tue 21/11/2017

The Joy of Country, BBC Four | reviews, news & interviews

The Joy of Country, BBC Four

The Joy of Country, BBC Four

Whirlwind tour of the music's history is woefully brief

Hank Williams, doomed genius of heartbreak and honky tonk

The makers of this short history of country music had done a good job of rounding up interviewees, who included such veterans as Ray Price, Merle Haggard and Charley Pride alongside the offspring of several country legends. We met Shooter Jennings (son of Waylon), Hank Williams III and Georgette Jones (daughter of Tammy Wynette and George Jones). Trouble is, by the time their interviews had been diced into small fragments and lobbed in with an additional list of pundits and critics, their impact had dissipated.

The solution? This should either have been a longer film or the first of two (or three) parts, because it isn't as if the history of country lacks incident or character. OK, I know - it's the budget, stupid. Anyway, even this potted survey was enough to illustrate - somewhat schematically - the way social change inspired the music's drastic stylistic developments and to tick off some timeless country icons (pictured above, the legendary Johnny Cash).

In the beginning, at least in this version of the story, was Jimmie Rodgers, the so-called "Singing Brakeman" (he used to work on the railroad) and the inventor of the "blue yodel". Then we galloped ahead to singing cowboy Gene Autry and the rise of the Grand Ole Opry in Nashville - the cowboy, we learned, became a symbol of frontierless freedom in the era of the Wall Street crash and widespread penury - and onward to bluegrass pioneer Bill Monroe, Bob Wills and Western Swing, heartbreak and honky-tonk from Hank Williams and the suburbanisation of country via Patsy Cline and Loretta Lynn.

But the better it got, the more you wished it would slow down and show us a bit more of these assorted great artists. Elvis came and went in the twinkling of an eye and a few fleeting bars of music, even though he was a vital link between country and rock'n'roll. There was a great clip of Merle Haggard and Johnny Cash duetting on Merle's "Sing Me Back Home", but the cloth-eared editor faded it just as they came to the chorus. The shot of Patsy Cline singing "Crazy" was just enough to get you thinking "that was great, now how about a bit of 'Walking After Midnight'?", when she was gone. There was a bit of Waylon and a glimpse of Willie but only a still photo of Kris Kristofferson, though Tammy Wynette and Dolly Parton (pictured above) were more generously served. In fact the film went out of its way to stress the contribution of country's female performers, so maybe there had once been a plan to do a show each on the men and the women.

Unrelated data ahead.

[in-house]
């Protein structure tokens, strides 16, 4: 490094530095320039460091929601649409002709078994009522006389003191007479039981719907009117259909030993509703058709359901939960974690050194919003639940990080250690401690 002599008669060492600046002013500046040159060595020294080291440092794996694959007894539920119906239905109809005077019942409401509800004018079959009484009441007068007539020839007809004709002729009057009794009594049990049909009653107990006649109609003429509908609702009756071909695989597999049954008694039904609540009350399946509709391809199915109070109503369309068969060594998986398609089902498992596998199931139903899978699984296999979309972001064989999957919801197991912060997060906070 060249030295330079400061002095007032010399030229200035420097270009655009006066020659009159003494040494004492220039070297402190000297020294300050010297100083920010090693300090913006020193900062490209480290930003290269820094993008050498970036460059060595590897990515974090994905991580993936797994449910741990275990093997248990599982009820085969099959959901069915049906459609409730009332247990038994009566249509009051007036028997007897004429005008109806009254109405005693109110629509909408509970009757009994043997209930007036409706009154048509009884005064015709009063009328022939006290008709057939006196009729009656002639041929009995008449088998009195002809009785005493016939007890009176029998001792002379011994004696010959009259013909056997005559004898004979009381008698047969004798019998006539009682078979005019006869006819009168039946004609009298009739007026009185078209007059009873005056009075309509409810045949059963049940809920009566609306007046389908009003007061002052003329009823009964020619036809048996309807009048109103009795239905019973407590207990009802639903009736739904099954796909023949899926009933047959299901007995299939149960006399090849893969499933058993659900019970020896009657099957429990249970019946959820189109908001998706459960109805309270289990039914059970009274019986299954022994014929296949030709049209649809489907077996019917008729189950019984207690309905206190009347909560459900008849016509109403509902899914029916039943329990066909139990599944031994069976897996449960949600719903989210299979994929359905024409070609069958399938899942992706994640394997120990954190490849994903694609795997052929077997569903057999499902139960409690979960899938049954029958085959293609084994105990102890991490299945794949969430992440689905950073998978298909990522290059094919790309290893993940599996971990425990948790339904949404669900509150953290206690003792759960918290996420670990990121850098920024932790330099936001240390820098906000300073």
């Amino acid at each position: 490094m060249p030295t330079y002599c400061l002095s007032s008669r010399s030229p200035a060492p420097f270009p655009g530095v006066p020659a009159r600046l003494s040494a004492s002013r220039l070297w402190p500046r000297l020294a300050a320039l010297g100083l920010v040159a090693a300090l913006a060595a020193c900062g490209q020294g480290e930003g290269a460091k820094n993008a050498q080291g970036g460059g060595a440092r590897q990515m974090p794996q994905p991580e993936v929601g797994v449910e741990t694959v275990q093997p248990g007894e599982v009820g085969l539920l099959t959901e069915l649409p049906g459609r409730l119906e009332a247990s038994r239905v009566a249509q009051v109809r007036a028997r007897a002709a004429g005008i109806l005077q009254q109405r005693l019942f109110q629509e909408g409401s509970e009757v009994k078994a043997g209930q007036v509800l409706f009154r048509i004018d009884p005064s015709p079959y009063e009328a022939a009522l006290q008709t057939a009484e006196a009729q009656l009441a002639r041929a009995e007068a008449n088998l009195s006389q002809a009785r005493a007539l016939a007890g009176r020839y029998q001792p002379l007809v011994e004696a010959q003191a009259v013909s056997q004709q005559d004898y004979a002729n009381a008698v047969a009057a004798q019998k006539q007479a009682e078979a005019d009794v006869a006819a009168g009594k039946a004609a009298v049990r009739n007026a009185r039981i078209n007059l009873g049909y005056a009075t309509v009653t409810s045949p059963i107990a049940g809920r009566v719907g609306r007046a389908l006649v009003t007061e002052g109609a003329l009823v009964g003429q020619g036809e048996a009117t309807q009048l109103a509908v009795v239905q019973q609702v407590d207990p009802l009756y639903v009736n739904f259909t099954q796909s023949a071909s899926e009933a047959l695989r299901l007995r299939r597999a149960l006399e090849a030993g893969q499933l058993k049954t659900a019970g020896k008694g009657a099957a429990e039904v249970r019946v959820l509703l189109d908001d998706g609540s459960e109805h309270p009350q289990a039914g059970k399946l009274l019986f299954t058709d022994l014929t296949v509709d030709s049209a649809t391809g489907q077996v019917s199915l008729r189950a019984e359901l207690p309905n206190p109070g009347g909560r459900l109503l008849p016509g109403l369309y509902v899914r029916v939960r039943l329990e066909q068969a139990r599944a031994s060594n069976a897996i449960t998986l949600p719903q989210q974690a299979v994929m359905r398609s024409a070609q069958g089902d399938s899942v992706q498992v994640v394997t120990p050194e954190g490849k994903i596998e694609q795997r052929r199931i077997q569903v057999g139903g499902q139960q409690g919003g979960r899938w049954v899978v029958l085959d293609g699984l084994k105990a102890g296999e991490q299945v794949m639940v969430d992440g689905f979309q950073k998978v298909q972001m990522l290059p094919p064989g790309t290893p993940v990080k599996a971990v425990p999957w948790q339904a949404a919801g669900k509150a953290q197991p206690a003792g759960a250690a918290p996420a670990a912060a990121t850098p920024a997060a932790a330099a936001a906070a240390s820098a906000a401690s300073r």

The Joy of Country screeched to an abrupt halt by suggesting that the ineffable D. Parton may well be the last of the all-time country legends, then illustrated the way the great tradition has morphed into stadium-sized pointlessness with shots of Garth "the anti-Hank" Brooks and Taylor Swift. It was a bit unfair to put poor Taylor up against Johnny Cash's video for "Hurt", a terrifying valediction in which his life and death flashed before our eyes, because there has never been another artist on the planet who could stare down the Man in Black. But it was a forceful reminder of the richness, power and character in the work of the finest country artists, and of the fact that there are no younger ones coming up capable of pulling on their boots.

Elvis came and went in the twinkling of an eye and a few fleeting bars of music, even though he was a vital link between country and rock'n'roll

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Those who wish for a more definitive account would do well to seek out the American PBS four disc DVD set American Roots Music, narrated by Kris Kristofferson, which also takes in blues, gospel and much else.

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